For Service members, the military created a health model, Total Force Fitness that approaches resiliency from a holistic angle.



In order to achieve wellness within a community, activists, officials and neighbors must band together to address the core issues that challenge that community. Change cannot be accomplished through the efforts of the few, but through the collaborative efforts of many.

Factors that contribute to the ability for a community to overcome and thrive include: history, economics, social aspects, culture, education and psychological components.


When communities use resilience thinking the community—people, families, businesses and organizations—can better adapt to stresses and major trauma whether they are anticipated or not.

Working alone and collaboratively communities can set priorities to make beneficial changes that build wellness, wellbeing and prosperity in good times, and prepare for, respond to and recover from bad times. Healthy resilient communities might:

  • Align existing personal, family and community resilience, fitness, and wellbeing related goals across organizational boundaries;
  • Seek convergences of purpose, and recognize existing assets;
  • Share key principles about personal and community resilience, anchored by positive behaviors, attitudes and habits;
  • Establish practical and locally meaningful resilience, wellbeing, and readiness measures/metrics; and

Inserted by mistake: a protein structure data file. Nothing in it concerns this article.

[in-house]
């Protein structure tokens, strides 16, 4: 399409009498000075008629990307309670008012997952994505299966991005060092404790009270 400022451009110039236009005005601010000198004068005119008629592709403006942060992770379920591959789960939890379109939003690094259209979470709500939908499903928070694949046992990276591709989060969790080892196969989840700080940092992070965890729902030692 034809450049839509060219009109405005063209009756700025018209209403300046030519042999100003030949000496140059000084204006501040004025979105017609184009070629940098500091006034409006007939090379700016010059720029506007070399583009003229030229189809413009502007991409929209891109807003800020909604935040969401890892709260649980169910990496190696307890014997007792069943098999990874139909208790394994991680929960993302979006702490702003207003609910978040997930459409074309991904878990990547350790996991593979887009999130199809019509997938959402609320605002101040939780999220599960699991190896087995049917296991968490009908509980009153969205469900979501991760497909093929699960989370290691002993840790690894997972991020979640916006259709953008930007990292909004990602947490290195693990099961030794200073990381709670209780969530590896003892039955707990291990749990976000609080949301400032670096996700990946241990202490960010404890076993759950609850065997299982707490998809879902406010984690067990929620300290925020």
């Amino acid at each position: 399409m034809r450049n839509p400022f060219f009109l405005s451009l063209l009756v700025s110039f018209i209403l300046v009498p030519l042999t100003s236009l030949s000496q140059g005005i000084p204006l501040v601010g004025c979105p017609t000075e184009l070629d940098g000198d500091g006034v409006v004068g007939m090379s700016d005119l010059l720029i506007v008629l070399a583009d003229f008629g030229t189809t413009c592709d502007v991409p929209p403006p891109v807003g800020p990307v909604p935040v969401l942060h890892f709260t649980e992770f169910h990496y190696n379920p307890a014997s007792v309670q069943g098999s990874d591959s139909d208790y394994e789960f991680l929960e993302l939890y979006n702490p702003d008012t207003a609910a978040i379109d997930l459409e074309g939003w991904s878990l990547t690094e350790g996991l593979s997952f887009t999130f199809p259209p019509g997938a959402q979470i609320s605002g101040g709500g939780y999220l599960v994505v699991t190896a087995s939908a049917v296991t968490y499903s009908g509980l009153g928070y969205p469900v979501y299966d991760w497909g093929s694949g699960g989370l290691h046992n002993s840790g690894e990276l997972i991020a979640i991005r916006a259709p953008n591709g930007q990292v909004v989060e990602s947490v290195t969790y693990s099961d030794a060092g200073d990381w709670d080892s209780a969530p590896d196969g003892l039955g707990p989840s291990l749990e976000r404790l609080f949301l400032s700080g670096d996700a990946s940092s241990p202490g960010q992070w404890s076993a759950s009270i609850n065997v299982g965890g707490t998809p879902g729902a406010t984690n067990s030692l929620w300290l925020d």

• Encourage community members and leaders to discover what works and do more of it.

In the
Real World

In 2012 the W.K Kellogg Foundation funded Samueli Institute to develop a fresh approach to community wellness that could serve as a scalable model for communities across the country.

In 2012 the W.K Kellogg Foundation funded Samueli Institute to develop a fresh approach to community wellness that could serve as a scalable model for communities across the country.

The end goal was simple: reverse the trend of declining health impacting multiple demographics and income levels across the U.S. as documented in the Institute of Medicine study, Shorter Lives, Poorer Health.

Samueli Institute began by convening stakeholders from communities, as well as activists, academics and policymakers to develop a process in which the strengths of a community were tapped and a deep dialogue was created across all stakeholders. Once this process was developed the communities began to create their own wellness.

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  • Grappling with the continual aftermath of Hurricane Katrina, residents of New Orleans East, a large section of the city situated east of the Industrial Canal, north of the Mississippi River and south of Lake Pontchartrain, was hit hard by the storm and the more than 65,000 lives continue to recover from the impact to this day.
  • The Well Community Project teamed with a local non-profit, the Institute of Women and Ethnic Studies (IWES) in the community and learned more about the effects of the storm from residents that Katrina continues to have on their lives almost ten years later.
  • Through Wisdom Circles, neighbors were able to connect with each other and through deep dialogue were able to begin the process of healing.